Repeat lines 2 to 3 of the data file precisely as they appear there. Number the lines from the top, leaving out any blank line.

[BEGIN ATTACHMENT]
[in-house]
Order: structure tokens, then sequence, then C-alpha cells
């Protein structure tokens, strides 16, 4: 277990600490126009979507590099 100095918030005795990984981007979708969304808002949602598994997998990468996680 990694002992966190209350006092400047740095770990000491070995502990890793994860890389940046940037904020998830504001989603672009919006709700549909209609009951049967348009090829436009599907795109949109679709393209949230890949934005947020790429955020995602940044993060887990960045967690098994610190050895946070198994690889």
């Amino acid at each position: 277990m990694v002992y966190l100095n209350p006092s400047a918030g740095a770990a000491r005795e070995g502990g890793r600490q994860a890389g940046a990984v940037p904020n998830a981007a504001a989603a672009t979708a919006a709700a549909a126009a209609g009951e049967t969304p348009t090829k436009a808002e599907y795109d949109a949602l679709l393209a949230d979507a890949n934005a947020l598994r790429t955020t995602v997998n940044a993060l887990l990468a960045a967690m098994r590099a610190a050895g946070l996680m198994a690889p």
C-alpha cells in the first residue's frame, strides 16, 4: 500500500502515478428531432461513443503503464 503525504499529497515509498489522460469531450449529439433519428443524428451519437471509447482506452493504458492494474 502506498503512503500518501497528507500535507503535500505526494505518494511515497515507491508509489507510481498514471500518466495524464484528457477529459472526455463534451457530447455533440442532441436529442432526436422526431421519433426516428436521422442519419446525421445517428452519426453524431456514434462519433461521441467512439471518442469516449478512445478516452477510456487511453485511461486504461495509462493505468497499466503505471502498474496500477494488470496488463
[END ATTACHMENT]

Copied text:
Order: structure tokens, then sequence, then C-alpha cells
């Protein structure tokens, strides 16, 4: 277990600490126009979507590099 100095918030005795990984981007979708969304808002949602598994997998990468996680 990694002992966190209350006092400047740095770990000491070995502990890793994860890389940046940037904020998830504001989603672009919006709700549909209609009951049967348009090829436009599907795109949109679709393209949230890949934005947020790429955020995602940044993060887990960045967690098994610190050895946070198994690889």